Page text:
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Asteroid Ryugu is a “Fragile Rubble Pile”

The MASCam team behind the MASCOT rover's camera identified two types of rock on Ryugu: Type 1 are dark, irregularly-shaped boulders with crumpled, cauliflower-like surfaces. Type 2 are brighter, with sharp edges, and smooth, fractured surfaces. Image Credit: MASCOT/DLR/JAXA

When Japan’s Hayabusa 2 spacecraft arrived at asteroid Ryugu in June 2018, it carried four small rovers with it. Hayabusa 2 is primarily a sample-return mission, but JAXA (Japan Aerospace Exploration Agency) sent rovers along to explore the asteroid’s surface and learn as much as they could from their visit. There’s also no guarantee that the sample return will be successful.

They chose Ryugu because the asteroid is classified as a primitive carbonaceous asteroid. This type of asteroid is a desirable target because it represents the primordial matter that formed the bodies in our Solar System. It’s also pretty close to Earth.

The sample from Ryugu, which will make it to Earth in December 2020, is the big science prize from this mission. Analyzing it in Earth-based laboratories will tell us a lot more than spacecraft instruments can. But the rovers that landed on Ryugu’s surface have already revealed a lot about Ryugu.

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Hayabusa1’s Samples of Itokawa Turned up Water That’s Very Similar to Earth’s Oceans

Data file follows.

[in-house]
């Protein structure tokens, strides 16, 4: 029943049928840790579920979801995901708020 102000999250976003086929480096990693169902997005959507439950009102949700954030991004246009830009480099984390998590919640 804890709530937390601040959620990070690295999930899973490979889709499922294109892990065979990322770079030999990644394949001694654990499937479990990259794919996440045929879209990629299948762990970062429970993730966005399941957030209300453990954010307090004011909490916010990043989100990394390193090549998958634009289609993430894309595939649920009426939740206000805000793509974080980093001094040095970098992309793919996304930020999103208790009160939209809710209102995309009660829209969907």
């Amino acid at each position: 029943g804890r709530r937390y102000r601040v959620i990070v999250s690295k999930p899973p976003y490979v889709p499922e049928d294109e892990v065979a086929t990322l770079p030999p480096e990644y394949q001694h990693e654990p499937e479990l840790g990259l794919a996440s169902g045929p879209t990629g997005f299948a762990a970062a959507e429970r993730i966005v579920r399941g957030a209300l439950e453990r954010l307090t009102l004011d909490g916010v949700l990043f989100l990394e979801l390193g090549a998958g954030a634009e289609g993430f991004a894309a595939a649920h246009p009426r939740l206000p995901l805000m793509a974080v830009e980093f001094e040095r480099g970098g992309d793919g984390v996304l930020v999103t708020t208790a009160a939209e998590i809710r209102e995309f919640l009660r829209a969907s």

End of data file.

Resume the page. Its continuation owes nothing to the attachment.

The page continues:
Detailed view of the likely contact binary asteroid 25143 Itokawa visited by the Japanese spacecraft Hayabusa in 2005. Credit: JAXA

Right now, the Japanese Aerospace Exploration Agency‘s (JAXA)
Hayabusa2 spacecraft is busy exploring the asteroid 162173 Ryugu. Like it’s predecessor, this consists of a sample-return mission, where regolith from the asteroid’s surface will be brought back home for analysis. In addition to telling us more about the early Solar System, these studies are expected to shed light on the origin of Earth’s water (and maybe even life).

Meanwhile, scientists here at home have been busy examining the samples returned from 25143 Itokawa by the Hayabusa1 spacecraft. Thanks to a recent study by a pair of cosmochemists from Arizona State University (ASU), it is now known that this asteroid contained abundant amounts of water. From this, the team estimates that up to half the water on Earth could have come from asteroid and comet impacts billions of years ago.